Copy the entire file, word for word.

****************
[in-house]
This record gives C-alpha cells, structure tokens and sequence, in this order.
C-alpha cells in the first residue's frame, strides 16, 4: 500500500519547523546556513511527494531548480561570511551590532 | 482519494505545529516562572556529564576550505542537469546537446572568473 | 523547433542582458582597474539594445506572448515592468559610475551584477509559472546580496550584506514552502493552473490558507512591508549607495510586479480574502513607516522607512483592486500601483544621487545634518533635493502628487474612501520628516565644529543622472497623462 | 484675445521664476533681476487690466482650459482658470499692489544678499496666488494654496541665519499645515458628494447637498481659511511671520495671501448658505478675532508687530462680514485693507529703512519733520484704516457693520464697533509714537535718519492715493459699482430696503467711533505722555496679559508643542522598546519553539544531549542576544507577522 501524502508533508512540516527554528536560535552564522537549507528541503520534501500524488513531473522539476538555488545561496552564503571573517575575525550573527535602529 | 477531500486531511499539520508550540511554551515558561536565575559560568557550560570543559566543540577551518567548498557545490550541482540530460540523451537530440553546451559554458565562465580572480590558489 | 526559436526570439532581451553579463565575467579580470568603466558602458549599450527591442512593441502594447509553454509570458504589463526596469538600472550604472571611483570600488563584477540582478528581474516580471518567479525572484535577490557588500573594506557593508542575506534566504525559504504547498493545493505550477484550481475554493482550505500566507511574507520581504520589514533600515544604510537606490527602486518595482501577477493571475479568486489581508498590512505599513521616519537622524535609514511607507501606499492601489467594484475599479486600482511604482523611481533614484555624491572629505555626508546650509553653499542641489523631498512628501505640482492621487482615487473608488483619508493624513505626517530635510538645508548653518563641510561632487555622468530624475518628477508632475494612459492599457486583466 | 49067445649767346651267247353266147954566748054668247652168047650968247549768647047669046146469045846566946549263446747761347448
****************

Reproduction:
[in-house]
This record gives C-alpha cells, structure tokens and sequence, in this order.
C-alpha cells in the first residue's frame, strides 16, 4: 500500500519547523546556513511527494531548480561570511551590532 | 482519494505545529516562572556529564576550505542537469546537446572568473 | 523547433542582458582597474539594445506572448515592468559610475551584477509559472546580496550584506514552502493552473490558507512591508549607495510586479480574502513607516522607512483592486500601483544621487545634518533635493502628487474612501520628516565644529543622472497623462 | 484675445521664476533681476487690466482650459482658470499692489544678499496666488494654496541665519499645515458628494447637498481659511511671520495671501448658505478675532508687530462680514485693507529703512519733520484704516457693520464697533509714537535718519492715493459699482430696503467711533505722555496679559508643542522598546519553539544531549542576544507577522 501524502508533508512540516527554528536560535552564522537549507528541503520534501500524488513531473522539476538555488545561496552564503571573517575575525550573527535602529 | 477531500486531511499539520508550540511554551515558561536565575559560568557550560570543559566543540577551518567548498557545490550541482540530460540523451537530440553546451559554458565562465580572480590558489 | 526559436526570439532581451553579463565575467579580470568603466558602458549599450527591442512593441502594447509553454509570458504589463526596469538600472550604472571611483570600488563584477540582478528581474516580471518567479525572484535577490557588500573594506557593508542575506534566504525559504504547498493545493505550477484550481475554493482550505500566507511574507520581504520589514533600515544604510537606490527602486518595482501577477493571475479568486489581508498590512505599513521616519537622524535609514511607507501606499492601489467594484475599479486600482511604482523611481533614484555624491572629505555626508546650509553653499542641489523631498512628501505640482492621487482615487473608488483619508493624513505626517530635510538645508548653518563641510561632487555622468530624475518628477508632475494612459492599457486583466 | 49067445649767346651267247353266147954566748054668247652168047650968247549768647047669046146469045846566946549263446747761347448